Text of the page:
Around 7 AM on Wednesday, Vester Lee Flanagan II texted a
friend. "I'm sorry," he wrote. "I had no other choice."
The 41-year-old, who at the time was being chased by police
after killing two former coworkers at a local news station and
uploading the footage to social media, told Robert Avent not to
And at first, he didn't. Avent was still asleep, and couldn't
call back for a few hours, when he was at work. When the friends
finally connected, Flanagan told his former gym buddy to check
CNN and promptly hung up. Moments later, Flanagan was dead.
Since the August 26 shooting of Alison Parker and Adam Ward, a
bevy of lawsuits, manifestos, suicide notes, and other documents
have emerged to tell the story of how Flanagan went from being a
male escort to a failed TV anchor to a disgruntled shooter. In
them, he claimed variously that he was depressed over his
failing looks and enraged over perceived racial injustices
perpetrated by people he'd worked with over the years.
After the shooting, authorities discovered that the decor in
Flangan's apartment consisted almost entirely of headshots and
pictures of him working as a TV anchor.
Flangan's outrage seems to go all the way back to his high
school days, according to one of his suicide notes, which were
sent to ABC News. In it, he claims that he was kicked off the
football team by coaches who were jealous of his good looks.
His life seemed to hit a high point around 1996, when he took
his first job in Savannah, Georgia. It was there that he fell in
love with a guy named Kenny, according to the note.
"Ken was there for me in ways I cannot even describe," Flanagan
wrote. "What a great experience that was—all around. A
scenic/romantic city...a new romance...a career hitting on all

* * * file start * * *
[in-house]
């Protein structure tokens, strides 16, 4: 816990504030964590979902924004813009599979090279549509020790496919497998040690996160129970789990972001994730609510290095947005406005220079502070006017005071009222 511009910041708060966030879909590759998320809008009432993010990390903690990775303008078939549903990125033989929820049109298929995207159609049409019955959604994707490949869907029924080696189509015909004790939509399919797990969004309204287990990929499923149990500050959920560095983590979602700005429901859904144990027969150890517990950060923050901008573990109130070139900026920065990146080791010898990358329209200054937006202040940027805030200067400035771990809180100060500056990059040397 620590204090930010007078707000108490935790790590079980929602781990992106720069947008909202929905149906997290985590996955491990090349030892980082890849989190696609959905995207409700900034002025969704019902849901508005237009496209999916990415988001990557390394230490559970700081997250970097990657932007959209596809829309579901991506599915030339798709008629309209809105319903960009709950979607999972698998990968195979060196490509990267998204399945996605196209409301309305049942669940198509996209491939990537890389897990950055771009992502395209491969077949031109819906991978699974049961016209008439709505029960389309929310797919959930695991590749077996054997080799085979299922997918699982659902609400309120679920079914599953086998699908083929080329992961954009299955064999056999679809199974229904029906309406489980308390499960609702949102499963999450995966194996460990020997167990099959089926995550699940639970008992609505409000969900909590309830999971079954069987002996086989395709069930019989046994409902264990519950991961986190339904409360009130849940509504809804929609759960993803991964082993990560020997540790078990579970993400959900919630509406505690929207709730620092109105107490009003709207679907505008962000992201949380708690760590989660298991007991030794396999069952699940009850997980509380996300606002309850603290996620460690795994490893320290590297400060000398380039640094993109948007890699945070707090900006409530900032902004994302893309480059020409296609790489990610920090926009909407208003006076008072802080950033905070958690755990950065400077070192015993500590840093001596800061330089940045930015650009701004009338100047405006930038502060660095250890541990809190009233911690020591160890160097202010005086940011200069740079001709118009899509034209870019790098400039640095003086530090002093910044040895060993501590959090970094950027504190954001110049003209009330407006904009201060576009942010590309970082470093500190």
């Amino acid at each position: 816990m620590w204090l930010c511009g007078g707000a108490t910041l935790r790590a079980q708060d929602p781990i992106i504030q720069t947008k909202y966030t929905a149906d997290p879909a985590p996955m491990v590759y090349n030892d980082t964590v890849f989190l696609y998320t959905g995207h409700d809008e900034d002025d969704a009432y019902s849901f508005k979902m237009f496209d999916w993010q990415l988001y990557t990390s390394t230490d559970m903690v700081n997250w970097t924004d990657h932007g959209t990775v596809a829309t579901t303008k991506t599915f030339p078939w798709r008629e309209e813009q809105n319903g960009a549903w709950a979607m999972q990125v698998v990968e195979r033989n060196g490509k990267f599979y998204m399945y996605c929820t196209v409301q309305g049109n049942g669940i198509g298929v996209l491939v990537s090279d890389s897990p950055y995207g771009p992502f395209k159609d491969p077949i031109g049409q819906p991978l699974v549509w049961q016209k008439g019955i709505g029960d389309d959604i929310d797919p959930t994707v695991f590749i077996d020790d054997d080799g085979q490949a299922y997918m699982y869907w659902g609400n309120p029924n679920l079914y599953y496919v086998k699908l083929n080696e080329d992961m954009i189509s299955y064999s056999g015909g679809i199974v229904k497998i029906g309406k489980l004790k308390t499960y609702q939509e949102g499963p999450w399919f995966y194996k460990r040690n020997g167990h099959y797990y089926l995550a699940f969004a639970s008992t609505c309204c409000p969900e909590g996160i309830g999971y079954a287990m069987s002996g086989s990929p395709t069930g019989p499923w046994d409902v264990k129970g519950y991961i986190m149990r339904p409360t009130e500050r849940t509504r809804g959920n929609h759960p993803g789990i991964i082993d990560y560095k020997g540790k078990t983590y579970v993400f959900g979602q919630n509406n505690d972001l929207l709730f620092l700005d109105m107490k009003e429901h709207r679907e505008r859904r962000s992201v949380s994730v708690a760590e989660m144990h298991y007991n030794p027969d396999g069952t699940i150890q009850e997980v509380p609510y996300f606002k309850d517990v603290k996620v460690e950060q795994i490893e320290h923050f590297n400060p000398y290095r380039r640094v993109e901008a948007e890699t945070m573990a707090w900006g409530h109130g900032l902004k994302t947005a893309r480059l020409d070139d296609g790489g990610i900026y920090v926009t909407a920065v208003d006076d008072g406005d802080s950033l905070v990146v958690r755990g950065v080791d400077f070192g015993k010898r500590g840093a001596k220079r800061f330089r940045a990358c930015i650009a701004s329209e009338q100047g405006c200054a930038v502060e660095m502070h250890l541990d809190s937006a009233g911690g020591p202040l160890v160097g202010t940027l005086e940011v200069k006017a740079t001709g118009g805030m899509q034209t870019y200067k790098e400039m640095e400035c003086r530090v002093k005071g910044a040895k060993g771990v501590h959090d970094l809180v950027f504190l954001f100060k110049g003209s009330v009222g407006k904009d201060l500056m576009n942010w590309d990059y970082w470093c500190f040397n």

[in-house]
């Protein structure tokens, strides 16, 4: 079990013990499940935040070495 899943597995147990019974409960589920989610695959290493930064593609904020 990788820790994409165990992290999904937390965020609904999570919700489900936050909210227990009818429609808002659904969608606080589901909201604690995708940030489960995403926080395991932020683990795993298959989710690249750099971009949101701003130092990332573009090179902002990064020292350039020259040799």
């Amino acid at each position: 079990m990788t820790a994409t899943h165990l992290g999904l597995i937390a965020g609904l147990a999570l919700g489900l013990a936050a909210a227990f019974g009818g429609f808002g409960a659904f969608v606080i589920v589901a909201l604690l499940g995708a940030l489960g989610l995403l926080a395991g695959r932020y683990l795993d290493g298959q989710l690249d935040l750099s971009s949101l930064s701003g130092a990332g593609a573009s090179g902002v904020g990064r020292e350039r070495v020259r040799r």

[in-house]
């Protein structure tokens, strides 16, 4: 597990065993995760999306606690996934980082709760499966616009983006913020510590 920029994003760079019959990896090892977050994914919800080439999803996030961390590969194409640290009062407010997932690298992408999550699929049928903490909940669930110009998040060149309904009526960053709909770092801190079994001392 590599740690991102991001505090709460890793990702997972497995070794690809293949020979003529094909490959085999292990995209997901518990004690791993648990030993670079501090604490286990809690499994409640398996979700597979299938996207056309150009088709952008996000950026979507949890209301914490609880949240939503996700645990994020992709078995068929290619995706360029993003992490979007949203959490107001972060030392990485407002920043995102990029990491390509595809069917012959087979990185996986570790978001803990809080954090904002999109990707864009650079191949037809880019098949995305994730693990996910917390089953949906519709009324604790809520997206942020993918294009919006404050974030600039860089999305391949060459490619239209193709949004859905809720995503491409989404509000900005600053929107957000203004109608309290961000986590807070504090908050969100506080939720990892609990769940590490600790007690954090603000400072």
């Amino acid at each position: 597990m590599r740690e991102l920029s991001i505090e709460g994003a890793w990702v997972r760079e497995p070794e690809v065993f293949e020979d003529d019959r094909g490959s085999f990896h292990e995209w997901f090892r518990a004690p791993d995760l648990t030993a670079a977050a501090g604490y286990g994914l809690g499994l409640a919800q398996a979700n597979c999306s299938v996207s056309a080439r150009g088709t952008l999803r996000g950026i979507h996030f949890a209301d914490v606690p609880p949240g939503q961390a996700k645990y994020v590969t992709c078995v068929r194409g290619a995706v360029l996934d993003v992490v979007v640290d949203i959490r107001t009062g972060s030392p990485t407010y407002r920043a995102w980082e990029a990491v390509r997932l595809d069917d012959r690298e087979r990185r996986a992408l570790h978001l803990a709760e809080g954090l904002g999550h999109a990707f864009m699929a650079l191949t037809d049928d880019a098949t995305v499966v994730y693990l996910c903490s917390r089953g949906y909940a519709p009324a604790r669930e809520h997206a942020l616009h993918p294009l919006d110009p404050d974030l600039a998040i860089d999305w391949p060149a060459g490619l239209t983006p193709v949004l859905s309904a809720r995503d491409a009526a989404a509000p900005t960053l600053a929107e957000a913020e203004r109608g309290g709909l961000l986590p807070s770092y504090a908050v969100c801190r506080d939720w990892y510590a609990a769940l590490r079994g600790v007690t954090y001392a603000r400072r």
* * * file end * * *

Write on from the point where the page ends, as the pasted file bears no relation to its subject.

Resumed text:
cylinders. Sadly, we only had a short period of 'happiness' as
it related to my career, anyway."
His life started unraveling again after he moved to Florida. In
a 2000 lawsuit, Flanagan claimed that after taking a job in
Tallahassee, he was bullied and profiled. He would repeat
similar allegations in Roanoke, Virginia, after he was fired
from a job there in 2013 for being difficult. In another
harassment case, Flanagan called the situation "nothing short of
vile, disgusting, and inexcusable," according to the New York
Times. Flanagan reportedly reacted to that firing by killing and
ceremoniously burying his two cats.
Even after he was terminated and working a series of insurance
jobs, Flanagan continued to live in a drab apartment, right
across from the TV station. His neighbors there say he was
combative and sometimes flung cat feces onto peoples' porches.
(And video has emerged of a July road rage incident that took
place after another driver confronted Flanagan for driving
In the weeks leading up to the shooting, Flanagan started
calling ABC in advance of faxing his suicide notes. In his final
missive, he claimed was responding to South Carolina church
shooter Dylann Roof and wanted to start a race war.
But a separate manifesto eventually delivered to his friend
Robert Avent—who passed it along to the New York Daily
News—offers alternative motivations that center on his previous
employment as a male escort. According to Avent's account,
Flanagan was more concerned with his fleeting looks than with
"I totally CANNOT score right now. . .," Flanagan wrote his
friend. "And this is from a man who used to be paid hundreds an
HOUR to sleep with men." In the letter, he claimed that he was
upset about getting old, and was afraid that heads would "stop
turning" at his appearance.
During his final conversation with Avent, Flanagan remained
calm. "Oh, I did something this morning," he apparently said. "I
shot and killed two people."
"How come you're talking to me in a calm voice?'" Avent told the
Daily News he remembered saying.
"Well, you know, I just feel, I didn't like those people,"
Flanagan reportedly replied.
The disgruntled former newsman then told his friend he wasn't
going to prison, and that he loved him. He abruptly terminated
the call and shot himself in the head.